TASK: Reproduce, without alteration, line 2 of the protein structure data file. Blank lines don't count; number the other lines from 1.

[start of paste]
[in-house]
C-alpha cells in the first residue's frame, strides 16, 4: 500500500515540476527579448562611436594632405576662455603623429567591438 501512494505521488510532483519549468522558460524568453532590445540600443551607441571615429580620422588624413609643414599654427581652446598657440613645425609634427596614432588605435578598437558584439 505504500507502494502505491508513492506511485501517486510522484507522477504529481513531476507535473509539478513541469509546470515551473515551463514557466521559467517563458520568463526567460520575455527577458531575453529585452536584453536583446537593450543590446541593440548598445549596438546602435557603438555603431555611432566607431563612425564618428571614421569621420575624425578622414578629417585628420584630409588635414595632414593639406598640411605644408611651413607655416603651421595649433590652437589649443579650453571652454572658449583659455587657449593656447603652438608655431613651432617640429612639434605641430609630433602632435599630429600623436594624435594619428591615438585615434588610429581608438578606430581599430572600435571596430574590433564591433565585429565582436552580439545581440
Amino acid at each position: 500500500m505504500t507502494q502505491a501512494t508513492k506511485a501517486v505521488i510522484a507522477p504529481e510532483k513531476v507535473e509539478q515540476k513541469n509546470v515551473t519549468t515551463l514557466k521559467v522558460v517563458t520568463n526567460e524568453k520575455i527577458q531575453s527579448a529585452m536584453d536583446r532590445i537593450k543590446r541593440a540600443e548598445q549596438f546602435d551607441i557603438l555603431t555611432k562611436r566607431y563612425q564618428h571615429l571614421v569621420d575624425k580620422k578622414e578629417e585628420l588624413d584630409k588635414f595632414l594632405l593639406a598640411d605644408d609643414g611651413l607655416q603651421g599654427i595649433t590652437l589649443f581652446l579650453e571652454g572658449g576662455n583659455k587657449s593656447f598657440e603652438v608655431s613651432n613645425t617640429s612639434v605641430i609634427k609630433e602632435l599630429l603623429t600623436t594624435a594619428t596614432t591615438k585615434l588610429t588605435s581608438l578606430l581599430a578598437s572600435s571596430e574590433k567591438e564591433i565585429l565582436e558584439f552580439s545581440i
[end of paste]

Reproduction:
C-alpha cells in the first residue's frame, strides 16, 4: 500500500515540476527579448562611436594632405576662455603623429567591438 501512494505521488510532483519549468522558460524568453532590445540600443551607441571615429580620422588624413609643414599654427581652446598657440613645425609634427596614432588605435578598437558584439 505504500507502494502505491508513492506511485501517486510522484507522477504529481513531476507535473509539478513541469509546470515551473515551463514557466521559467517563458520568463526567460520575455527577458531575453529585452536584453536583446537593450543590446541593440548598445549596438546602435557603438555603431555611432566607431563612425564618428571614421569621420575624425578622414578629417585628420584630409588635414595632414593639406598640411605644408611651413607655416603651421595649433590652437589649443579650453571652454572658449583659455587657449593656447603652438608655431613651432617640429612639434605641430609630433602632435599630429600623436594624435594619428591615438585615434588610429581608438578606430581599430572600435571596430574590433564591433565585429565582436552580439545581440